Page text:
water - sound - art - energy
Every once in a while the best waves are in your back yard or at least a short drive away from your back yard.
My friend Peter discovered a surf spot about a year ago, tucked in the industrial corridor between Chicago and Michigan City. We’d caught it good a couple of times but it had yet to produce anything that set it apart from the host of other surf spots along the South end of Lake Michigan.
Around here we like to give our surf spots names like: Shooters, the Shoe, 57th, Hobos. This one seemed to have a little more power than most and thus, I suggested we name it Magia. A name that hasn’t stuck yet, but I’m working on it. Considering not many people know about the existence of this spot, it probably won’t stick.
Tuesday Peter called me at work to let me know he had a visual and that the spot, he didn’t call it Magia, was “going off.” I shuffled some work obligations around and was in the water by 5:30. Peter had already been out for a few hours and was taking off by the time I got there. He was right. The waves were good but for twenty minutes it seemed like they were dying off.
Twenty minutes later, it was a different story. The wind died. The water became glass. The waves were peeling right and offering up 40 yard rides on punchy chest high walls of fresh water perfection. I stayed until dark. There was a brilliant orange sunset, gallons of adrenaline, wave after perfect wave, and nothing that could wipe the smile off of my face.
I had the place to myself for the most part. At least I had the pick of the waves. There were two locals in the water who had only been surfing a couple years and didn’t really know what they had stumbled on. I didn’t mention my name for the spot. I tried to play it down. Not for a second was I going to let on that this was one of the best days I’d seen on the lake in the last 7 years. Just between us though, you know the one or two of you actually reading my blog, I’d rank it in the top 5.
Wednesday night, I decided to try my luck again at the same spot. The wind wasn’t right, but I knew it wasn’t right for anything else within driving distance either. Again I stayed until sunset. I dropped in on some big lumps only to kick out a few seconds later on a mushy shoulder and paddle back out. It didn’t even seem like the same spot, but the water was warm, the sunset was beautiful. How could I complain? There was surf. It’s a lake.
Thursday, I refreshed web pages of wind charts and buoy readings every ten minutes at work. I tried to get out early and only managed to just beat the rush hour traffic. Again, Peter had beat me to the punch and once again on the phone said that it was “pretty good.”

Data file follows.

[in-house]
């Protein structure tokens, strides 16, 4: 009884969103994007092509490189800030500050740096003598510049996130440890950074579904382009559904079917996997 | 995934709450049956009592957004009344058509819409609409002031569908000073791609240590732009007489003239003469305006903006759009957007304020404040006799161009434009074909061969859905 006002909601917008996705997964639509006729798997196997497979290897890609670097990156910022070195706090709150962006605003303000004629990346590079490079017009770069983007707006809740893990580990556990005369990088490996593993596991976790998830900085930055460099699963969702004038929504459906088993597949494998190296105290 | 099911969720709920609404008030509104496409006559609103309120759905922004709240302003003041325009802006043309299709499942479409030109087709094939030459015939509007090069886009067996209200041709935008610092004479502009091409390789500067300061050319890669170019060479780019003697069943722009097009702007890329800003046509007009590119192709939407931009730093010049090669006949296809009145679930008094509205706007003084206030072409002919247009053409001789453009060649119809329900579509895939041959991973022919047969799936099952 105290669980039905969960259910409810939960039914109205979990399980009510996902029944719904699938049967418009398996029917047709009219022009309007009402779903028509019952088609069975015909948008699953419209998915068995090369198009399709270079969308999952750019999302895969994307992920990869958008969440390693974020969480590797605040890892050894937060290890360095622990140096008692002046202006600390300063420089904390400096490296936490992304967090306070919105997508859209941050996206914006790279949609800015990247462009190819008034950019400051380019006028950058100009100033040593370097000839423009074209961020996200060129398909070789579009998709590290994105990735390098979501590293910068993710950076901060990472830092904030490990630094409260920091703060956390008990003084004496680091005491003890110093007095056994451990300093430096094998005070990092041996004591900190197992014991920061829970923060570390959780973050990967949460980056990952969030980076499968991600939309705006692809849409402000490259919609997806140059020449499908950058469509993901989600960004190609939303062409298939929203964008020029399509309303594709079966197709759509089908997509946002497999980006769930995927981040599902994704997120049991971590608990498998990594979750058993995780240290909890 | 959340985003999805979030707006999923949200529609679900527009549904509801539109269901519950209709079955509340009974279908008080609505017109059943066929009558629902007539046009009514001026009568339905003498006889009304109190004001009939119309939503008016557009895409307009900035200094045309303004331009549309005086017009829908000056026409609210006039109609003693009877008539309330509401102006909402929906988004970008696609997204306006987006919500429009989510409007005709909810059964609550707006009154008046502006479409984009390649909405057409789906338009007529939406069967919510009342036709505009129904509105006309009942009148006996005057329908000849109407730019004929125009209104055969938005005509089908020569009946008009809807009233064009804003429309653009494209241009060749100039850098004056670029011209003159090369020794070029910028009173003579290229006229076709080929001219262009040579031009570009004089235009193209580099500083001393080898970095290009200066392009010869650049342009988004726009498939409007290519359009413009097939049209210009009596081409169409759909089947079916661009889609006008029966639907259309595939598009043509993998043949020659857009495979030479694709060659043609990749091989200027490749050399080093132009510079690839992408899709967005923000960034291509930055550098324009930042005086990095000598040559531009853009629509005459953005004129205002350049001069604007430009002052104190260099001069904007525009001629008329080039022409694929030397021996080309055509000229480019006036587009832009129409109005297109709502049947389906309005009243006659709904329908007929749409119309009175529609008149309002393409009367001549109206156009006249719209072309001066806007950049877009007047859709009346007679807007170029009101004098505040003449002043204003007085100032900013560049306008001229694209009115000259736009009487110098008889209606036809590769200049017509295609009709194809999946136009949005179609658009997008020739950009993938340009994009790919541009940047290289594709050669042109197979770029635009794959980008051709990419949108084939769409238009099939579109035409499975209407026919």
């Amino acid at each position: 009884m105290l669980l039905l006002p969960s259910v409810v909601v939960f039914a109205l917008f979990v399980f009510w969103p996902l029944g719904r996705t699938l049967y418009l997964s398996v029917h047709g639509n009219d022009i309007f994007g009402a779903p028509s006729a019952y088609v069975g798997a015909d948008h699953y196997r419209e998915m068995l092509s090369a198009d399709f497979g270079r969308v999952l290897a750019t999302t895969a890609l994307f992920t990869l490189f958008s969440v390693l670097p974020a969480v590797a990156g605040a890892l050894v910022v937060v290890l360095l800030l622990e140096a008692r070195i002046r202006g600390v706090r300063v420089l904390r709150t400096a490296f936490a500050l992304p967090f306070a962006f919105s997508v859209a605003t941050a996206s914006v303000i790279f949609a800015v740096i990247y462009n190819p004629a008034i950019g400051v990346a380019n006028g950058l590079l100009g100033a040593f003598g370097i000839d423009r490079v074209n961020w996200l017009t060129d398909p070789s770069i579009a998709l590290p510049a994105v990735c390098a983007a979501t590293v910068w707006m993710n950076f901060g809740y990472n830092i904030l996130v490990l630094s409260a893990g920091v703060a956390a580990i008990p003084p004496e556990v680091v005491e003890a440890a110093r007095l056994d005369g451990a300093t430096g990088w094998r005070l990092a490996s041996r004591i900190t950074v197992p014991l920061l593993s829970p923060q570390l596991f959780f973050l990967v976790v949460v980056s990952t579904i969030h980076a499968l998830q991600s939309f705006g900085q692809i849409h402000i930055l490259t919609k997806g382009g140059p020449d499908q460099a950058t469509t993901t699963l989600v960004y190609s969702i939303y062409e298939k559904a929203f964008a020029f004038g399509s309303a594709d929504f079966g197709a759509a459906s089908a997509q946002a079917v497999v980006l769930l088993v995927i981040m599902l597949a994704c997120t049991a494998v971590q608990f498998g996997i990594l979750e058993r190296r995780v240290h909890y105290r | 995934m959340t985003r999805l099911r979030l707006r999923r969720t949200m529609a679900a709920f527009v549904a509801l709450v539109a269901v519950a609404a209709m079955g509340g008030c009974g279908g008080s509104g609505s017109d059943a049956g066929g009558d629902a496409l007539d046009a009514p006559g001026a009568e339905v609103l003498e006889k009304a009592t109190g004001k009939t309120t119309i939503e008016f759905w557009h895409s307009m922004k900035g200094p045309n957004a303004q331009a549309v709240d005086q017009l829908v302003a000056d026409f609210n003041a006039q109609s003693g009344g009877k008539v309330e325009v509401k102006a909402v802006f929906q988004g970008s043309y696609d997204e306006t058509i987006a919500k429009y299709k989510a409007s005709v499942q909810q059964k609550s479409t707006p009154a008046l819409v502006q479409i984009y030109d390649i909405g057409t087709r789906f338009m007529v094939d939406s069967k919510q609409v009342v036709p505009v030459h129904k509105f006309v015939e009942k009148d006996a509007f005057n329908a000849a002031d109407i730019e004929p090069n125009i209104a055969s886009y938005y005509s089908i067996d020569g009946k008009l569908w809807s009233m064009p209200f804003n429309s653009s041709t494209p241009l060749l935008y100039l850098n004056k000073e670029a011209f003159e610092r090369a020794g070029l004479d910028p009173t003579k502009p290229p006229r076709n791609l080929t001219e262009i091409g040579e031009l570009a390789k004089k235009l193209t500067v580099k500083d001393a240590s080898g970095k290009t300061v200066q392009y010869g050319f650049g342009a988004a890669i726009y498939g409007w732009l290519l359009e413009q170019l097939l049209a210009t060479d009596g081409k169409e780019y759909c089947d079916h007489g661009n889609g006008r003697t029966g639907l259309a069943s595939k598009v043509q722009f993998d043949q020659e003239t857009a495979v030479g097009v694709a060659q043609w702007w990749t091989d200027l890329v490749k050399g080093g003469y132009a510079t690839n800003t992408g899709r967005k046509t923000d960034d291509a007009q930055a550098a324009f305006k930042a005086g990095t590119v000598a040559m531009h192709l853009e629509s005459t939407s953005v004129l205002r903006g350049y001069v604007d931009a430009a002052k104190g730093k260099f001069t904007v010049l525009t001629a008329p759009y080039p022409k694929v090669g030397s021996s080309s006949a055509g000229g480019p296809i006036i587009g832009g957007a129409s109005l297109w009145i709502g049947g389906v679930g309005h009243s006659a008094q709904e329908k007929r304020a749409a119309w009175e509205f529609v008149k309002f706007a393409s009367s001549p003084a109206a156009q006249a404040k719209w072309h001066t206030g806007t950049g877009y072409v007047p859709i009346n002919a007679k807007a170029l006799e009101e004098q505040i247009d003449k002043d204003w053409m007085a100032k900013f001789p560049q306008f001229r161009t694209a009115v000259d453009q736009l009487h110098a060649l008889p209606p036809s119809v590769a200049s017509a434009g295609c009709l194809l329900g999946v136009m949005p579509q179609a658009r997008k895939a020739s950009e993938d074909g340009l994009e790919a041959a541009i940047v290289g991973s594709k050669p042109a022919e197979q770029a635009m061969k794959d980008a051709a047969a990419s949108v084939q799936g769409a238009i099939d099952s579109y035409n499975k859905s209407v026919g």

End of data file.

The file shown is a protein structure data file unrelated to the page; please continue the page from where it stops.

When I got there, I decided he was right. There was a little more wind and a lot more texture on the water. Right away, I paddled into a few gems. Magia was waist to shoulder high and peeling. Not perfect, but pretty good indeed.
Peter had to leave which left just me and my friend Ahmad in the lineup. Ahmad is new to surfing and bought his first board from me. I’ve watched him surf all summer and have to say I’m quite impressed with his progress. The surfboard he bought from me is a 8 foot longboard that I had purchased five years ago for my now ex-wife. It had never been ridden. It had never touched water. I didn’t want to look at it in the garage and I DEFINITELY didn’t want mess with my own karma and ride it myself. Trading waves with Ahmad, I realized the curse of that board was long gone. It was now his and only his. The white and blue striped monolith was his accessory and no longer shiny and new. It was covered in dirty wax and probably needed a few dings repaired. The board had a new identity and so did I.
I try not give Ahmad too many pointers. I don’t want him to feel like I’m watching him when he surfs. I want him to feel free to make mistakes and enjoy his early moments in the sport of kings. I was impressed with his comfort level and poise in the small but pumping surf. Between rides I would think back to my first few months surfing, and this of course led my brain ultimately to consider my first wave.
I was in Florida. It was another, different blue striped longboard. This one didn’t belong to me either. The waves were messy but about the same height as this night. The sensation was complete freedom and weightlessness. I wasn’t sliding, falling, slipping, or floating. I was in motion, but a more intimate motion. The world around had melted away. I had somehow slipped out of the grasp of space, time, gravity, and velocity. The lines were blurred. If there is a god, catching your first good wave is like sitting in the palm of his hand, and the rules of physics, need not apply.